If you’re using Git you know how powerful it is as a CVS tool. But when Git is used as a deployment tool to be able to quickly revert changes if needed it may cause some headaches when deploying major features. There’s a trade off between having one giant commit and working with Git the preferred way of using small, incremental commits when deploying in this way. If there’s a critical problem with the new feature it will need to be reverted quickly which could become quite annoying if there are a lot of commits. While on the other hand it more or less defeats the purpose of using a CVS if you’re never working with your history, so to solve that I present the wonderful part of Git that is known as rebasing.
By enabling Git’s interactive mode with
git rebase -i [commit] we can interactively specify what we want to do with each commit.
[commit] should be which commit you wish to rebase to, that is to say, the specified commit will not be included in the rebase. You can also specify how many commits from HEAD you wish by instead of inputting the hash, subtracting the number of commits you want from HEAD with a tilde like so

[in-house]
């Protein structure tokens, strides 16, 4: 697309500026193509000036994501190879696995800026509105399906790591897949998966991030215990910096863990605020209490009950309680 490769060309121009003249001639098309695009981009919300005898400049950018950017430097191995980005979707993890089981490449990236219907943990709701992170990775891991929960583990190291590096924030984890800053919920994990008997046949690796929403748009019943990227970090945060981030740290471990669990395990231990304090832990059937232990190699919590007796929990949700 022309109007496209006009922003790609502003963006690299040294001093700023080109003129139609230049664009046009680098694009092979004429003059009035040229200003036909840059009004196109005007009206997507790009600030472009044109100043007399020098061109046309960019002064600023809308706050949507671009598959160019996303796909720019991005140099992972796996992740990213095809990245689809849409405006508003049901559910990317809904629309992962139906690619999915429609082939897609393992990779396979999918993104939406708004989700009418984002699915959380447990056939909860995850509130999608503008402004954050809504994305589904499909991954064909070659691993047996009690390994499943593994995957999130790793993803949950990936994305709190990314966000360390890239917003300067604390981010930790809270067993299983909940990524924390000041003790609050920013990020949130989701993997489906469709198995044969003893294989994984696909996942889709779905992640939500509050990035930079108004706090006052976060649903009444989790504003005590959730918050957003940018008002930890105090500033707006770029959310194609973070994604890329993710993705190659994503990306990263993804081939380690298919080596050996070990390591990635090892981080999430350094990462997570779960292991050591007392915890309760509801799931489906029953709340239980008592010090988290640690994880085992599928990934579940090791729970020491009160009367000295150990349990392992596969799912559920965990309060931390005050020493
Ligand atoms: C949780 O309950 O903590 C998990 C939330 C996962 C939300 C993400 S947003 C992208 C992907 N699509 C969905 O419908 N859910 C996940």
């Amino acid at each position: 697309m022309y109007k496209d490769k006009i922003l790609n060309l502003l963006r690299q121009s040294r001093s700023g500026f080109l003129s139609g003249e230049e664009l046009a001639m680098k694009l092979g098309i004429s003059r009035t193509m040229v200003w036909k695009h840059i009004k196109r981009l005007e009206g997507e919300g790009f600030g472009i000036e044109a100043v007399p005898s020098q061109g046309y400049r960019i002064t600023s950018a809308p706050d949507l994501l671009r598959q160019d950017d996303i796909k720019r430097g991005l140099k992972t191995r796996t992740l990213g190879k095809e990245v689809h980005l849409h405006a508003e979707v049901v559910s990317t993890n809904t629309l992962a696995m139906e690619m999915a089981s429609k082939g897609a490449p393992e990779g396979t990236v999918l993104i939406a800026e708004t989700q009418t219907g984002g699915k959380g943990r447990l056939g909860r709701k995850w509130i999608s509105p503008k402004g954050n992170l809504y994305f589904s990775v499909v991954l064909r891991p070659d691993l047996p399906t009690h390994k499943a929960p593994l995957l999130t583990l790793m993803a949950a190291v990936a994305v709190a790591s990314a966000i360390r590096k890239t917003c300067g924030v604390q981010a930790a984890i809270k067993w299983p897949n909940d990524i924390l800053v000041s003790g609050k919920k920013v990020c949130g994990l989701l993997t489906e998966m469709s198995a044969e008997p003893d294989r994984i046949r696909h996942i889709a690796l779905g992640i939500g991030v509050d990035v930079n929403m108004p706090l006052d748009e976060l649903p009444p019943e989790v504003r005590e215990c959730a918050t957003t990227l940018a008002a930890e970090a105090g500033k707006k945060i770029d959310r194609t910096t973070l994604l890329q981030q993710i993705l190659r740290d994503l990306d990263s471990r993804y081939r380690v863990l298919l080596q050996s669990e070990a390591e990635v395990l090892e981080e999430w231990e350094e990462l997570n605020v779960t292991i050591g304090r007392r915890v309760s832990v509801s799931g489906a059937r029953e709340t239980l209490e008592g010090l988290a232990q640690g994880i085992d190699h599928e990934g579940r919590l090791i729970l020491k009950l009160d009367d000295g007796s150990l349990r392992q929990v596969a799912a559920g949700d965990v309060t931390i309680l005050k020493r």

This should open up your text editor with the list of commits you’ve chosen and their messages.
pick b386745 Backed changes as they broke the autoloader pick 385d14b Added precautions to model pick 96aec4c Updated datamapper pick 77fc647 Added isset to models pick 7ac5e2d Added newline to main controller pick 1a0a08b Cosmetic updates pick 7a35bfa Re-added file_exists() pick 2e98b00 Added ordering to database abstraction layer
As you should see, they’re sorted in reverse chronological order. Pick means that it should use the commit, if you let the first commit stay as pick and change the others to squash all the other commits will be joined into the first one. After this you need to write a new commit message for the new squashed commit which defaults to all the previous messages after each other and then you’re done!